Sri Lanka: Something To Die For


December 3,
The LTTE has now made it clear that it would resort to guerilla warfare
and terrorism if it was defeated militarily (which seems increasingly likely).
This threat is supposed to persuade the government to agree to peace talks
without the LTTE disarming. The government declined and insisted that the
rebels had to disarm before there could be any negotiations. Previous peace
talks and ceasefires failed because the LTTE refused to abide by the
agreements, and the government refuses to go through that again.
never had majority support in the Tamil community. The last time elections were
held in Tamil majority areas (the north, and along the east coast), pro-LTTE
parties only received about a third of the vote. Subsequently, the LTTE took
control using terror and force to get the majority of Tamils to obey. This
ruthless approach worked for a while, as the LTTE defeated government forces.
But the Tamils are outnumbered more than four to one in Sri Lanka, and the
majority learned to deal with the terror tactics and are now tearing the LTTE
fighting forces apart. There are still factions within the Tamil community that
support terrorism and continued fighting for a partitioning of the island. But
most Tamils have had enough, meaning that the LTTE is about to become another
lost cause that a few diehards are still willing to kill and die for until the
surviving LTTE zealots are killed or die of old age.
December 2,
2008: The monsoon rains have stopped, but there is still a lot of flooding, and
LTTE minefields have shifted because of all the mud. The army is rebuilding
washed out roads and bridges, and dealing with the minefields, so that the army
can put more pressure on the LTTE defenses (lines of bunkers, often held by
newly conscripted, and poorly trained, Tamil teenagers.)
December 1,
2008: The 59th division continues its advance up the east coast, and are now 10
kilometers south of the main LTTE held town on the northeast coast, Mullaitivu.
November 30,
2008: Troops captured the town of Kokavil, which has been held by the LTTE for
18 years. Kokavil is 20 kilometers from the LTTE capital of Kilinochchi. Troops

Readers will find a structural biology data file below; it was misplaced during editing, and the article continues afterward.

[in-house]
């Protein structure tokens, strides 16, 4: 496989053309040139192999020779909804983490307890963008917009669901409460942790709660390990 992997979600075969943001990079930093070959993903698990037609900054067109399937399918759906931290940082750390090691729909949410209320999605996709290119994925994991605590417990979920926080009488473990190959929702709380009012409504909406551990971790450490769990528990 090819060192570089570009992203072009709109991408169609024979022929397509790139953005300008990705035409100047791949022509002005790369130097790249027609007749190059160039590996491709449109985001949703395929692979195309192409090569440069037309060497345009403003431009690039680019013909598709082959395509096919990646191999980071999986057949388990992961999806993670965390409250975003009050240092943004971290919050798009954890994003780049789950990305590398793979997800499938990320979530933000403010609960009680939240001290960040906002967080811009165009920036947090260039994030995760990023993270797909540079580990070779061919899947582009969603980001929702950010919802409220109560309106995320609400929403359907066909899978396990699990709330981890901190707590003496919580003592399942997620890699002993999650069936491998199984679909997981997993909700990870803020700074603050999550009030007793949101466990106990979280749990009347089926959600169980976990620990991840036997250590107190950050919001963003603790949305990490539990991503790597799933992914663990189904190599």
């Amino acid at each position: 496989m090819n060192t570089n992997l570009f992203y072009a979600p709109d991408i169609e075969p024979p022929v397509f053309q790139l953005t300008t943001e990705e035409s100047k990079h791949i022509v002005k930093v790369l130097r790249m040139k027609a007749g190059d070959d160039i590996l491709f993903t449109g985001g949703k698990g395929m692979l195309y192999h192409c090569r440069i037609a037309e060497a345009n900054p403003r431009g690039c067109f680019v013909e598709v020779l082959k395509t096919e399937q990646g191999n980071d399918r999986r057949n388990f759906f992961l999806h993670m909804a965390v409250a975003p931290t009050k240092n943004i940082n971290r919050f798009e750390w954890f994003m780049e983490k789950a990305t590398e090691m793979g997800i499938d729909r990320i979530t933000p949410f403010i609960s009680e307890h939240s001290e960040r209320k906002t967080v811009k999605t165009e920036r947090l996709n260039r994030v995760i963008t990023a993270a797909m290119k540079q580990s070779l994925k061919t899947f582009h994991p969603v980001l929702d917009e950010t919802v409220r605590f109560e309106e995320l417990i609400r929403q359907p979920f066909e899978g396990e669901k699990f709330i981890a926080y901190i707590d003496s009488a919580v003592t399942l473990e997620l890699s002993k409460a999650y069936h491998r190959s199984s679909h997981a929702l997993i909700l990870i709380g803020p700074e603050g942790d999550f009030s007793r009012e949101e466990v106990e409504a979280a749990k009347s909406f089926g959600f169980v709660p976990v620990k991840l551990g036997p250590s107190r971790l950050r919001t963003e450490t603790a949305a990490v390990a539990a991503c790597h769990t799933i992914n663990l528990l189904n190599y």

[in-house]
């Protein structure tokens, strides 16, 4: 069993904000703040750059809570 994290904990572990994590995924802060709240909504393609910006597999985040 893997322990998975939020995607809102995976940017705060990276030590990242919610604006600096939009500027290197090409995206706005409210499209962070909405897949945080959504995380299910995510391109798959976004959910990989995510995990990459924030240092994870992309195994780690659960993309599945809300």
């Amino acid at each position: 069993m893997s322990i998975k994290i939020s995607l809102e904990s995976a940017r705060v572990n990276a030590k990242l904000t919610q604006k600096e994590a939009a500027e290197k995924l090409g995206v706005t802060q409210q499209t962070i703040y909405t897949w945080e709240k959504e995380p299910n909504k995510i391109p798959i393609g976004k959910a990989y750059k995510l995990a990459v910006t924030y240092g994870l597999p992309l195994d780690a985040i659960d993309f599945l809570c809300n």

are advancing on Kilinochchi from three sides, and are trying to surround it,
rather than make a costly frontal assault.
November 27,
2008: The LTTE's annual Heroes' Day celebration backfired this year, because of
the Islamic terrorist attacks in Mumbai. The LTTE likes to play up the
sacrifice of its hundreds of suicide bombers (the greatest heroes in their
pantheon), one of whom killed an Indian prime minister two decades ago.
Normally, the LTTE gets away with this in southern India (which is more
enthusiastic about Tamil separatism in Sri Lanka, than about dead prime
ministers from northern India) and overseas (where most of the expatriate Sri
Lankans are Tamils, and the foreigners buy into the LTTE propaganda about just
being a bunch of freedom fighters). But this year, the ongoing Mumbai terrorist
atrocities put the spotlight on exactly what the LTTE heroes are, and Heroes
Day turned into a PR disaster.
November 24,
2008: Units of the 57th and 58th divisions inched closer to the LTTE capital of
Kilinochchi, and withstood an LTTE counter-attack. Over the last few days,
there have been nearly five hundred casualties, most of them suffered by the
attacking LTTE fighters. The army quickly recovered and continued moving
towards the LTTE held town.
November 23,
2008: In Paris, a thousand anti-LTTE demonstrators were confronted by a few
dozen pro-LTTE people intent on disrupting the event. The pro-LTTE group was
forced to retreat, and the demonstrators went on to denounce LTTE use of
violence and terror in Sri Lanka and among expatriate Tamils.
November 22,
2008: In the east, the TMVP (Tamil Makkal Viduthalai Pulikal) party represents
that LTTE members who broke with the
LTTE over the last few years, and aided the government in retaking control of
the east coast last year. But there are still LTTE supporters in the east,
along with factions in the TMVP that are fighting each other. Elections were
held, which the TMVP won, but there are a lot of people with guns, and grudges,
in the east, and the crime rate is several times the national average.


Article Archive

Sri Lanka: Current 2010 2009 2008 2007 2006 2005 2004 2003 2002 2001 2000 1999



Help Keep Us From Drying Up

We need your help! Our subscription base has slowly been dwindling.

Each month we count on your contributions. You can support us in the following ways:

  1. Make sure you spread the word about us. Two ways to do that are to like us on Facebook and follow us on Twitter.
  2. Subscribe to our daily newsletter. We’ll send the news to your email box, and you don’t have to come to the site unless you want to read columns or see photos.
  3. You can contribute to the health of StrategyPage.
Subscribe   Contribute   Close